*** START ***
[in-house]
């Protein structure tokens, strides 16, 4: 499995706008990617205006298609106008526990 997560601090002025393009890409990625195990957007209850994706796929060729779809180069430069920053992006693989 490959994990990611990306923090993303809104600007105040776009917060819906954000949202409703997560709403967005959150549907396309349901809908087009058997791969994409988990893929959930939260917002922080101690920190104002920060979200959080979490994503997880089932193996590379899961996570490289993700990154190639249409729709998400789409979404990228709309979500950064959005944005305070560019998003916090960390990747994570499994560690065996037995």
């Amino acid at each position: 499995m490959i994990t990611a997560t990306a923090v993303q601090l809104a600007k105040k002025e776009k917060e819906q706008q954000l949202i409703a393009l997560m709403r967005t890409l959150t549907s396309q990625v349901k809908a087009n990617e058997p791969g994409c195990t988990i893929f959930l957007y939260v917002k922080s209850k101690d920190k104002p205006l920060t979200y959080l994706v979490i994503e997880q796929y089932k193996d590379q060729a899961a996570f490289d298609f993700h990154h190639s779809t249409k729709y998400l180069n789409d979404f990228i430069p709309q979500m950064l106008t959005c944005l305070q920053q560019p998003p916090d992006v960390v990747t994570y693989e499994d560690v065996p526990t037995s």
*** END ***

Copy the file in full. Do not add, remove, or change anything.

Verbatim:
[in-house]
């Protein structure tokens, strides 16, 4: 499995706008990617205006298609106008526990 997560601090002025393009890409990625195990957007209850994706796929060729779809180069430069920053992006693989 490959994990990611990306923090993303809104600007105040776009917060819906954000949202409703997560709403967005959150549907396309349901809908087009058997791969994409988990893929959930939260917002922080101690920190104002920060979200959080979490994503997880089932193996590379899961996570490289993700990154190639249409729709998400789409979404990228709309979500950064959005944005305070560019998003916090960390990747994570499994560690065996037995």
């Amino acid at each position: 499995m490959i994990t990611a997560t990306a923090v993303q601090l809104a600007k105040k002025e776009k917060e819906q706008q954000l949202i409703a393009l997560m709403r967005t890409l959150t549907s396309q990625v349901k809908a087009n990617e058997p791969g994409c195990t988990i893929f959930l957007y939260v917002k922080s209850k101690d920190k104002p205006l920060t979200y959080l994706v979490i994503e997880q796929y089932k193996d590379q060729a899961a996570f490289d298609f993700h990154h190639s779809t249409k729709y998400l180069n789409d979404f990228i430069p709309q979500m950064l106008t959005c944005l305070q920053q560019p998003p916090d992006v960390v990747t994570y693989e499994d560690v065996p526990t037995s």